Another thing that I’ve learned is that for my purposes, sticking with 28mm (1:60) is useful in one way, but maybe for illustration I should go larger. If, on shrinking down to 1:60, it turns out I need to fix certain details, by then I’d have the ability anyway, and it could just be a second version of the main image. And for the 3D scenery pieces I intend to do for production and sale, I need to stick with 28mm.
But for illustration, if I’m already looking at scaling up, why stop at just a little. I could do 3″ or even 6″ figures. Lo’ and behold, it was only another step before I thought to look into the scale of action figures, like the early Star Wars figures, which turns out to be 1:18. At that scale, a figure of a 6’4″ brute would be 4.11″ tall. And a 10′ wide corridor would be 6.66″ wide, so a 2×2 tile would have squares 3.3″ on it, which is totally ginormous and fun and incompatible with anything else out there if it’s marked in grid lines.
Then it occurs to me…my scenery won’t have grid lines. There’s no reason anything else I make for illustration should, either. So it’s possible, especially with the wilderness stuff, that someone else might be able to use some of that since it would just be all the more epic. And I can still make 28 mm accessories. It’s just nice to have resolved that its a matter of AND, not OR, and that I’m not entirely stuck on design issues.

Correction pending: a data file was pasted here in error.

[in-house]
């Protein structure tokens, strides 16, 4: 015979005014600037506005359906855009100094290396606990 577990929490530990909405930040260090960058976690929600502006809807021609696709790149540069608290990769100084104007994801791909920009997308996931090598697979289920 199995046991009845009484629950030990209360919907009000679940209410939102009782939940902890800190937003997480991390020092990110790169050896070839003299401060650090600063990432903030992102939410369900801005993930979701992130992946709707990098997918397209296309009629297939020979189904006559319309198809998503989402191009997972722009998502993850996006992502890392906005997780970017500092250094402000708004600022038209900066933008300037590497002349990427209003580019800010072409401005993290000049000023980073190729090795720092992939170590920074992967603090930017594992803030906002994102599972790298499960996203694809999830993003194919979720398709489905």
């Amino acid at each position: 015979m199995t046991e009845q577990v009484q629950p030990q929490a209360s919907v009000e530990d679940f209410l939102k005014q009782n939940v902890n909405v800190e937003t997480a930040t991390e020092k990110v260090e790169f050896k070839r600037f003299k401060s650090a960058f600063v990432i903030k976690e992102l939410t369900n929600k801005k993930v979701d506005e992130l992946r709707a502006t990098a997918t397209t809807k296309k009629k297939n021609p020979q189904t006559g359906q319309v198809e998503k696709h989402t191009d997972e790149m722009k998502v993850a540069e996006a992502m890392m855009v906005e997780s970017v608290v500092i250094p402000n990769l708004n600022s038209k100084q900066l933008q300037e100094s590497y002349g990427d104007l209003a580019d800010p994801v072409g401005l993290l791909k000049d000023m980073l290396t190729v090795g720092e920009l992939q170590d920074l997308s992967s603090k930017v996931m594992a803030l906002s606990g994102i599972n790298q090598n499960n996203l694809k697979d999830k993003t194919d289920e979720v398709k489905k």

Update: further reflection and napkin math also have me exploring the possibilities of 1:48 That’s O scale in trains, Lego minifig-sized, only slightly bigger than 1:60…enough that it would look outsized in play mixed with smaller miniatures, but not so large that it would look outsized in 28 mm scenery, at least for the most part.